Economists call for George Osborne to invest more in Scotland
The Chancellor must invest more in Scotland to prevent its economy stagnating, according to economists.
The Fraser of Allander Institute said the Scottish economy showed "strong growth" in the first half of the year, but could be heading for a slowdown.
Falling unemployment and rapid job creation have seen GDP growth forecasts rise from 2.5% to 2.7% for this year.
But the institute said the prospect of further austerity measures meant the economy could be "on a knife-edge".
The findings were contained in the institute's first economic commentary since the independence referendum.
Brian Ashcroft, emeritus professor of economics at the University of Strathclyde, said: "We fear the recovery may soon be running on empty unless there is a new boost to demand."
He added: "With little or no growth in real wages, rising household debt and house price growth moderating, the drivers of consumer demand are weakening.
"Private investment is picking up but is still below its previous pre-recession peak.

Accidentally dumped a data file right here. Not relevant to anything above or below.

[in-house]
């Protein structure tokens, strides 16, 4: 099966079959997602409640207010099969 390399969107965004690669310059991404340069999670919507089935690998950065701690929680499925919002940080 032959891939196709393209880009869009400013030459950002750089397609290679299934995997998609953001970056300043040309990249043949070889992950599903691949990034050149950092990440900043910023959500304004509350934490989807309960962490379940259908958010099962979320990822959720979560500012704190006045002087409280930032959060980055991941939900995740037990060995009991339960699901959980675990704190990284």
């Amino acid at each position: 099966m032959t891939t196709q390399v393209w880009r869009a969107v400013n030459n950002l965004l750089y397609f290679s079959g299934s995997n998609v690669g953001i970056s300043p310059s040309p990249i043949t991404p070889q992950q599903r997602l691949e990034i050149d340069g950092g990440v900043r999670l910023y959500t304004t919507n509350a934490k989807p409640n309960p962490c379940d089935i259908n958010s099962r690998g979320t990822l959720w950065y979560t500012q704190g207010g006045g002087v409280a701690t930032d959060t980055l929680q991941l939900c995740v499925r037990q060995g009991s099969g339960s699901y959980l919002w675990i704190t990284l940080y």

"UK interest rates are low and in view of pressing infrastructure needs, now is the time for the Chancellor to step up to the plate and invest more in Scotland."
The institute has kept its GDP forecast at 2.2% for 2015, but has revised down for 2016 from 2.4% to 2.1%.
'Freedom to borrow'
Paul Brewer, of auditors PricewaterhouseCoopers (PwC) who helped produce the commentary, said the Scottish economy was "at a crossroads".
He added: "There is no one-size-fits-all economic policy answer to overcoming the slowdown in growth impacting Scotland and the rest of the UK.
"We need policies and powers to address territorial problems and opportunities and identifying those is one of the challenges facing the Smith Commission - for example, increased freedom to borrow."
He added: "As we move forward post-referendum to create a Scotland that is confident, competitive and bold, government in Westminster and Holyrood must look to the real benefits that further decentralisation can bring to Scotland and indeed to the other nations and regions of the UK."
A spokesman for the Treasury said Scotland is set to receive its share of a further £70bn of spending on UK-wide programmes.
They include "large-scale investment in electricity generation to 2020 and beyond", the rollout of superfast broadband and smart meters to support energy efficiency.
The spokesman said: "The UK government is strongly committed to improving infrastructure across the whole of the UK, including Scotland, and has made a series of significant investments in the devolved countries in order to achieve this."